The Federal Reserve's Next Act Will Test Market Stability

The Federal Reserve's resolve to fight inflation could be tested even before a recession hits by dislocations in certain corners of the market that are not well understood. This is about more than just a bear market in stocks or an implosion in cryptocurrencies. Rather, this is about the “plumbing” that keeps markets running smoothly and facilitates the flow of money in and out of the financial system. Because it’s when cracks occurred here in the past that the Fed has been forced to adjust course -- often with little advance warning.

A look at the episodes in the past that prompted the Fed to alter its policy path or take emergency action reveals that disruptions in the smooth functioning of the money markets and the US government debt market have been the main triggers. Concern about these markets, which are essential to the stability of the financial system, will only grow as the Fed in just a few weeks begins to withdraw liquidity from the markets by reducing its $8.9 trillion balance sheet.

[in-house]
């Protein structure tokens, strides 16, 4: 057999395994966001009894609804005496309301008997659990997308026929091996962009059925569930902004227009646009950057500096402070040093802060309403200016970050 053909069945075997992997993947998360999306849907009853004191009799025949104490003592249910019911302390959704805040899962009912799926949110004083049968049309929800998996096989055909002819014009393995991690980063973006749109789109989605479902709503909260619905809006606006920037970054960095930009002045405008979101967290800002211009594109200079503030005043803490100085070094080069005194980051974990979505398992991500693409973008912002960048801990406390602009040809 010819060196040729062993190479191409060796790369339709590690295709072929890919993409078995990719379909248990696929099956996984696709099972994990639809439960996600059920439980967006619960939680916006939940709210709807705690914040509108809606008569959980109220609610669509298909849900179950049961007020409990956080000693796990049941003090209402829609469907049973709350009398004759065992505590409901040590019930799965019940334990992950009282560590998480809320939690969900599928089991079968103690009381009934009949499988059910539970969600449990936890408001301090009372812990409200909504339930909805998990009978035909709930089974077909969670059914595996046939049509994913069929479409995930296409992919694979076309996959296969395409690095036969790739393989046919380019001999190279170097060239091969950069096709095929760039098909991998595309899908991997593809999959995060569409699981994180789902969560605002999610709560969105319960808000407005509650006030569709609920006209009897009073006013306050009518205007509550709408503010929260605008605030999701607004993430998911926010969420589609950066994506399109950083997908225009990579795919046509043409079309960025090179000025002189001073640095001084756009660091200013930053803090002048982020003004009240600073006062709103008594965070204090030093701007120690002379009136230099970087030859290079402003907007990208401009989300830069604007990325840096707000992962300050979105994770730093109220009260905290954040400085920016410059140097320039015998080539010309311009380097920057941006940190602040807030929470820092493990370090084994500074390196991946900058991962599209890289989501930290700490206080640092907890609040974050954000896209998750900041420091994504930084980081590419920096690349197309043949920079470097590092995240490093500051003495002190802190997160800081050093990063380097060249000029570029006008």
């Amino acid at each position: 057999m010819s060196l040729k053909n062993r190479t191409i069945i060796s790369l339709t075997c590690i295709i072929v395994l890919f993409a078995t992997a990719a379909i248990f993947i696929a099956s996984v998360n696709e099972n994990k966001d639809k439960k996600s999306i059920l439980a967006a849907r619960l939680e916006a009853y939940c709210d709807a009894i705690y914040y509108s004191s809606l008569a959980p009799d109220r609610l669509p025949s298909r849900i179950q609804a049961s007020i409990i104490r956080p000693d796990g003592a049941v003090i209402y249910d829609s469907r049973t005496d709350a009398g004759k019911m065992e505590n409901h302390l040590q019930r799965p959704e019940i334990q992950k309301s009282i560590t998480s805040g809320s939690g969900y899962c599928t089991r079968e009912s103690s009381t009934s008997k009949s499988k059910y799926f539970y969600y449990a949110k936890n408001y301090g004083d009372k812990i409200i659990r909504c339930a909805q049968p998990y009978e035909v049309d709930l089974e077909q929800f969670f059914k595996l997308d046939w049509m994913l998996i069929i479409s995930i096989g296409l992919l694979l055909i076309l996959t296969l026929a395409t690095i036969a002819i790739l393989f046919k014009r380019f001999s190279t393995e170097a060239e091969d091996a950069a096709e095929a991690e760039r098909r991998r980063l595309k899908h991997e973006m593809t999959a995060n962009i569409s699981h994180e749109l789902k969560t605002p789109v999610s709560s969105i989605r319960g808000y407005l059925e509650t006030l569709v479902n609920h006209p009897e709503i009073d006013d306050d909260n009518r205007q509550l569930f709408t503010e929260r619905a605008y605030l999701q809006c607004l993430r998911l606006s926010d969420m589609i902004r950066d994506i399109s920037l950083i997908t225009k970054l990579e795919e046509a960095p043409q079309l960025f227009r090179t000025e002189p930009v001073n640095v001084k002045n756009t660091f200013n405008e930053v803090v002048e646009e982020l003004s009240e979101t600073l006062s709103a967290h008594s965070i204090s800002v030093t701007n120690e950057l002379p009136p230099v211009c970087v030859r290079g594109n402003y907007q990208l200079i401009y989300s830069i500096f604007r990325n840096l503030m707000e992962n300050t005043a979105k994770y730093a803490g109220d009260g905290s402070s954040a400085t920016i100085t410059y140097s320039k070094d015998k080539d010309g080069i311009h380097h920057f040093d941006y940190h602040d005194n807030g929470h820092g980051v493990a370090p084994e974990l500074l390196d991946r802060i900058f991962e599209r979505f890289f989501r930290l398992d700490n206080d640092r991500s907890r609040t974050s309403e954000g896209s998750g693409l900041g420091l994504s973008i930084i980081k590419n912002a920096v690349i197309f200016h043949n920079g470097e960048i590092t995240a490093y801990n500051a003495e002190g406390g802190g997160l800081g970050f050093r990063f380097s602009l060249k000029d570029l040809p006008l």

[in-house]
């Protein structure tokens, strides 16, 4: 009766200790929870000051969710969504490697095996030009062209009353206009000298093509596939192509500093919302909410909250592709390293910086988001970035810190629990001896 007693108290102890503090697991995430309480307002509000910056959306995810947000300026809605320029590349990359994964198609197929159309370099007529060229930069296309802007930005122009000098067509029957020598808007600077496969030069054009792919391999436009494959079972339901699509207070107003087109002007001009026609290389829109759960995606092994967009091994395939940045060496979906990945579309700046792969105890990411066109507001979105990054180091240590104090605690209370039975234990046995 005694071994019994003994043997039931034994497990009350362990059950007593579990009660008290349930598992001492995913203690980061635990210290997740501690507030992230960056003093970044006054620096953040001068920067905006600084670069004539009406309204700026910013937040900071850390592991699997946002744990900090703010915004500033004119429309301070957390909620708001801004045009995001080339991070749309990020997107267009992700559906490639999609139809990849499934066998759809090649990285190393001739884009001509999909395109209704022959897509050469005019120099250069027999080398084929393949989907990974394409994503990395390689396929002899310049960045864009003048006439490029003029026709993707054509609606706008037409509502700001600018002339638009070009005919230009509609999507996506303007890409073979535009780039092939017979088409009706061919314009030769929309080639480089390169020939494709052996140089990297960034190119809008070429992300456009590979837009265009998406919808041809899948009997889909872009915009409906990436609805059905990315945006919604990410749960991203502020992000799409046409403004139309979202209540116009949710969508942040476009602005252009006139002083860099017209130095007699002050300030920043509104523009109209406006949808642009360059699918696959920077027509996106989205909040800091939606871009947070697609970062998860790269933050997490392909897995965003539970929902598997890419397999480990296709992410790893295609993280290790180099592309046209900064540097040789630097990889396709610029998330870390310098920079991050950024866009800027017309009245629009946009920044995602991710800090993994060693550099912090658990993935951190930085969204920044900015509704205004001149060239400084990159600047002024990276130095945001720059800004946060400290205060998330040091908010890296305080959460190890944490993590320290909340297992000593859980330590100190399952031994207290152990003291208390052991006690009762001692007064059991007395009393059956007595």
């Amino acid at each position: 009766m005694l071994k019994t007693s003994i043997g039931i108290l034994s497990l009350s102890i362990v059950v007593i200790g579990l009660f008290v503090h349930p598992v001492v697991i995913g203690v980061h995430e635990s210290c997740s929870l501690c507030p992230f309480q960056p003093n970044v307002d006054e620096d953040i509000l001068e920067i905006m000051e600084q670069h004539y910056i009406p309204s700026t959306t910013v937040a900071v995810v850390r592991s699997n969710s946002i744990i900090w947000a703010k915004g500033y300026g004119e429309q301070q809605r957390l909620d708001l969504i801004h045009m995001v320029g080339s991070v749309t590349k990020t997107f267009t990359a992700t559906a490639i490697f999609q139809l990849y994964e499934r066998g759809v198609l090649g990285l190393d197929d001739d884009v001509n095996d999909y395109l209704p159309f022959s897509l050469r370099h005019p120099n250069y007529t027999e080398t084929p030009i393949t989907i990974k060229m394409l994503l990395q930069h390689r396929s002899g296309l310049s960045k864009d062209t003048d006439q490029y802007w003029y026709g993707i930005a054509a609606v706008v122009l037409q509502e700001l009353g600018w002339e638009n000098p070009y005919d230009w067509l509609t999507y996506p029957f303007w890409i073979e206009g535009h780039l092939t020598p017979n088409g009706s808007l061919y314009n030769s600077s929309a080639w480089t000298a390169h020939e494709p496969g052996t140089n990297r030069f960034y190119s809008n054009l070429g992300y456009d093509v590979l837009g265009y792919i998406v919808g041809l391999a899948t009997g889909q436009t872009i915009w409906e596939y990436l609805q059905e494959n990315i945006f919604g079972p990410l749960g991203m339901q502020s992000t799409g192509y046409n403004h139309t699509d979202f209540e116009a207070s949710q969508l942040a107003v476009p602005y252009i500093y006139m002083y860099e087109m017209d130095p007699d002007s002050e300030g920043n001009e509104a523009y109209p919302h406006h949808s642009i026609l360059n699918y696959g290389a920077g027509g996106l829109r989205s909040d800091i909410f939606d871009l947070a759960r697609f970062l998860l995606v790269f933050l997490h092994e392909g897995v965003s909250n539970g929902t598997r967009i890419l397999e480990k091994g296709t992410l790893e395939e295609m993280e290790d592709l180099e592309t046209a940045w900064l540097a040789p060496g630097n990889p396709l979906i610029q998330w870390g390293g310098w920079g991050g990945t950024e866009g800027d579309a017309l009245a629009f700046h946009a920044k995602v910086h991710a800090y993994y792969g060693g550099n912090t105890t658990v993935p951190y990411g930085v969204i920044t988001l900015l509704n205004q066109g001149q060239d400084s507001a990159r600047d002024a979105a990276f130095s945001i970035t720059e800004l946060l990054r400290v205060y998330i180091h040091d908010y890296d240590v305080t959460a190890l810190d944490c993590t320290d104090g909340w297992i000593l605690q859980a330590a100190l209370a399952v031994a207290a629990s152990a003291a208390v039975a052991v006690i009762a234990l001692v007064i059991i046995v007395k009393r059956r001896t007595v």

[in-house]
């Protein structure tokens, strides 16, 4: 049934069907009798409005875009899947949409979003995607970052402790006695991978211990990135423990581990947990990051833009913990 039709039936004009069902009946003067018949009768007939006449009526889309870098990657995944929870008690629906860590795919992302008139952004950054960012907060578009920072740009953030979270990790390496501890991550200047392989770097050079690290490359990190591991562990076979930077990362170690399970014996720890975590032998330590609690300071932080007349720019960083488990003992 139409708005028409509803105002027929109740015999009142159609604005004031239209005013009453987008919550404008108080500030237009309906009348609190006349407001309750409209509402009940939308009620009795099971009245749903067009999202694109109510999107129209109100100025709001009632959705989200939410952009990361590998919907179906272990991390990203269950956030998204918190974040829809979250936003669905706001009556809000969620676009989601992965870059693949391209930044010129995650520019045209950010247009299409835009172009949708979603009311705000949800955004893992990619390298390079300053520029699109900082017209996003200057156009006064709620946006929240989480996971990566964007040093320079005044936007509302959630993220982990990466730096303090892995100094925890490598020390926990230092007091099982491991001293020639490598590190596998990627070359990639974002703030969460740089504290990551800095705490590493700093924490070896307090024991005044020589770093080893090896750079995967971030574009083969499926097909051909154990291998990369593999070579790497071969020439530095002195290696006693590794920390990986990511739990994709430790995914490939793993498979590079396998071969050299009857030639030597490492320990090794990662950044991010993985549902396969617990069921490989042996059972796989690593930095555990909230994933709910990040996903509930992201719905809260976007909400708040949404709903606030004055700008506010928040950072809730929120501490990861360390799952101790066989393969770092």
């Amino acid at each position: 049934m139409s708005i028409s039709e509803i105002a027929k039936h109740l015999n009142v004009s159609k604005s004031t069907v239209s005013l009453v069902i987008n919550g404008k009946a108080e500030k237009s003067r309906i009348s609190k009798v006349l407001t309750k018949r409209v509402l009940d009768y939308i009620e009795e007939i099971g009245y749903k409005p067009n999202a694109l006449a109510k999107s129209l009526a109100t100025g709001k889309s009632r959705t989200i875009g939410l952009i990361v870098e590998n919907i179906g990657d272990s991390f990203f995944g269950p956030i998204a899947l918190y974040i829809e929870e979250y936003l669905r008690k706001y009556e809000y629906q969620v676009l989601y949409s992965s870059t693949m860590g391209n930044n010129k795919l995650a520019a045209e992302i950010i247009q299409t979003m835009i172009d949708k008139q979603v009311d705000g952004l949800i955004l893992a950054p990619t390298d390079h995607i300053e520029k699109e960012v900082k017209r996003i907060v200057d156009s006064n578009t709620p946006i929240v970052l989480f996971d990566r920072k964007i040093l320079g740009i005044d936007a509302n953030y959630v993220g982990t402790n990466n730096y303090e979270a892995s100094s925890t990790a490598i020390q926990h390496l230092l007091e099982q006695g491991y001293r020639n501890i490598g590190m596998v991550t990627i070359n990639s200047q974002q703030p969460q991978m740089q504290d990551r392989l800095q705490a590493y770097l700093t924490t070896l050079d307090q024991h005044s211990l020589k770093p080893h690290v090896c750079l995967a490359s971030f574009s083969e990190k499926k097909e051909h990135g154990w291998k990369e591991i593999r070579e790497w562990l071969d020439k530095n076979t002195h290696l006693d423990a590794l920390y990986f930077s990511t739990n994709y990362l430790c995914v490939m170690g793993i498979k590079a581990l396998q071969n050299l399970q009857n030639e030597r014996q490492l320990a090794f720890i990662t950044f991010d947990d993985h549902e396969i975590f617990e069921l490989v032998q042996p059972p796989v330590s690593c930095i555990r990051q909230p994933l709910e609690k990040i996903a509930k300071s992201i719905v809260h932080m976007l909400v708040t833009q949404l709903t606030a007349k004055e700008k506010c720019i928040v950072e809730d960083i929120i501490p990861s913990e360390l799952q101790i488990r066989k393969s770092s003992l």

The problem is that what was once a rare occurrence is becoming more common. In 2019, the market for repurchase agreements seized following months of dwindling bank reserves as the Fed unwound its Treasury holdings. Then in March 2020, as the pandemic sent panicked businesses, consumers and investors in a dash for cash, liquidity in the then $17 trillion market for Treasuries suddenly vanished. The Fed responded with unlimited bond purchases that didn't come to a halt until this year. The Treasury market has since grown to $23 trillion.